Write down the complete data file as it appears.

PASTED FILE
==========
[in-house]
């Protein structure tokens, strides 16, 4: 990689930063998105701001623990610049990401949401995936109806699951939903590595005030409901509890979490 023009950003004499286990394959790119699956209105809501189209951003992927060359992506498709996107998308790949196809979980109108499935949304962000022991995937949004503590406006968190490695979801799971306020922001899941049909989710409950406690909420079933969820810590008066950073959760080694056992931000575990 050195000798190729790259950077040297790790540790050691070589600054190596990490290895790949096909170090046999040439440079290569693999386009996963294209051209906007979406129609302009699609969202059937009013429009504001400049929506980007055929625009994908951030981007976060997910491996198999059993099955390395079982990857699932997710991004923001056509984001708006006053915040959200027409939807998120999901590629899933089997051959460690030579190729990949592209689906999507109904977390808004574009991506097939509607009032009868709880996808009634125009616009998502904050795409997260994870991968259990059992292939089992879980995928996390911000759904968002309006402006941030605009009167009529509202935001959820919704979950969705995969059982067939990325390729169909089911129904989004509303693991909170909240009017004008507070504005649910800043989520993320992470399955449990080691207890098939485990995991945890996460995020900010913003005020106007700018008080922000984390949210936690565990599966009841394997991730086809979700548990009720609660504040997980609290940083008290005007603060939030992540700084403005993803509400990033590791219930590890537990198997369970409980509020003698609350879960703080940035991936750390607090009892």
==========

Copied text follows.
[in-house]
């Protein structure tokens, strides 16, 4: 990689930063998105701001623990610049990401949401995936109806699951939903590595005030409901509890979490 023009950003004499286990394959790119699956209105809501189209951003992927060359992506498709996107998308790949196809979980109108499935949304962000022991995937949004503590406006968190490695979801799971306020922001899941049909989710409950406690909420079933969820810590008066950073959760080694056992931000575990 050195000798190729790259950077040297790790540790050691070589600054190596990490290895790949096909170090046999040439440079290569693999386009996963294209051209906007979406129609302009699609969202059937009013429009504001400049929506980007055929625009994908951030981007976060997910491996198999059993099955390395079982990857699932997710991004923001056509984001708006006053915040959200027409939807998120999901590629899933089997051959460690030579190729990949592209689906999507109904977390808004574009991506097939509607009032009868709880996808009634125009616009998502904050795409997260994870991968259990059992292939089992879980995928996390911000759904968002309006402006941030605009009167009529509202935001959820919704979950969705995969059982067939990325390729169909089911129904989004509303693991909170909240009017004008507070504005649910800043989520993320992470399955449990080691207890098939485990995991945890996460995020900010913003005020106007700018008080922000984390949210936690565990599966009841394997991730086809979700548990009720609660504040997980609290940083008290005007603060939030992540700084403005993803509400990033590791219930590890537990198997369970409980509020003698609350879960703080940035991936750390607090009892």